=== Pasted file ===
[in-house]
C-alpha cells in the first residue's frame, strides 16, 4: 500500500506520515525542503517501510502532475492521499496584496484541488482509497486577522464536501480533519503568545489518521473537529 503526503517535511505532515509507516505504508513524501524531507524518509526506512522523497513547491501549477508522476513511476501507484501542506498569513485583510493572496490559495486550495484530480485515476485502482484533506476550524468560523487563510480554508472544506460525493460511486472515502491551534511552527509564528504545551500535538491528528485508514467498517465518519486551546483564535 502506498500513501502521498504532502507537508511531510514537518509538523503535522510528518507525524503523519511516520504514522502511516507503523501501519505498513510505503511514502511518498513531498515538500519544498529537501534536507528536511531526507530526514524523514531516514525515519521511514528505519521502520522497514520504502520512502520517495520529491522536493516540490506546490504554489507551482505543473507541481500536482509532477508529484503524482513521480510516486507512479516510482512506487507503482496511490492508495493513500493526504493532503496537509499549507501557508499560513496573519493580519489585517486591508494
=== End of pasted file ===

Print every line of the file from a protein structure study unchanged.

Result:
[in-house]
C-alpha cells in the first residue's frame, strides 16, 4: 500500500506520515525542503517501510502532475492521499496584496484541488482509497486577522464536501480533519503568545489518521473537529 503526503517535511505532515509507516505504508513524501524531507524518509526506512522523497513547491501549477508522476513511476501507484501542506498569513485583510493572496490559495486550495484530480485515476485502482484533506476550524468560523487563510480554508472544506460525493460511486472515502491551534511552527509564528504545551500535538491528528485508514467498517465518519486551546483564535 502506498500513501502521498504532502507537508511531510514537518509538523503535522510528518507525524503523519511516520504514522502511516507503523501501519505498513510505503511514502511518498513531498515538500519544498529537501534536507528536511531526507530526514524523514531516514525515519521511514528505519521502520522497514520504502520512502520517495520529491522536493516540490506546490504554489507551482505543473507541481500536482509532477508529484503524482513521480510516486507512479516510482512506487507503482496511490492508495493513500493526504493532503496537509499549507501557508499560513496573519493580519489585517486591508494